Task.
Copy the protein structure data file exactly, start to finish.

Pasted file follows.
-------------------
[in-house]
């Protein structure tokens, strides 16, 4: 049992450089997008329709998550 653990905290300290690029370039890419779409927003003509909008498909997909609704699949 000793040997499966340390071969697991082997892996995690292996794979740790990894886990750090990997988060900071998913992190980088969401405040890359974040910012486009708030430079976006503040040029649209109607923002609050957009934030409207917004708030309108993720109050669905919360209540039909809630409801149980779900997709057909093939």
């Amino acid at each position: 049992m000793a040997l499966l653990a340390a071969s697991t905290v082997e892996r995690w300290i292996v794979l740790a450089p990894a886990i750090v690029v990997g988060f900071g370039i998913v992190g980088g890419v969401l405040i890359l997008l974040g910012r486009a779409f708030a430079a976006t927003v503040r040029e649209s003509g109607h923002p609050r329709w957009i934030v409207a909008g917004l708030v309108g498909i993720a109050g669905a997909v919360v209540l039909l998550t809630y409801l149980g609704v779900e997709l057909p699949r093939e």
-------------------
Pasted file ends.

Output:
[in-house]
């Protein structure tokens, strides 16, 4: 049992450089997008329709998550 653990905290300290690029370039890419779409927003003509909008498909997909609704699949 000793040997499966340390071969697991082997892996995690292996794979740790990894886990750090990997988060900071998913992190980088969401405040890359974040910012486009708030430079976006503040040029649209109607923002609050957009934030409207917004708030309108993720109050669905919360209540039909809630409801149980779900997709057909093939």
């Amino acid at each position: 049992m000793a040997l499966l653990a340390a071969s697991t905290v082997e892996r995690w300290i292996v794979l740790a450089p990894a886990i750090v690029v990997g988060f900071g370039i998913v992190g980088g890419v969401l405040i890359l997008l974040g910012r486009a779409f708030a430079a976006t927003v503040r040029e649209s003509g109607h923002p609050r329709w957009i934030v409207a909008g917004l708030v309108g498909i993720a109050g669905a997909v919360v209540l039909l998550t809630y409801l149980g609704v779900e997709l057909p699949r093939e």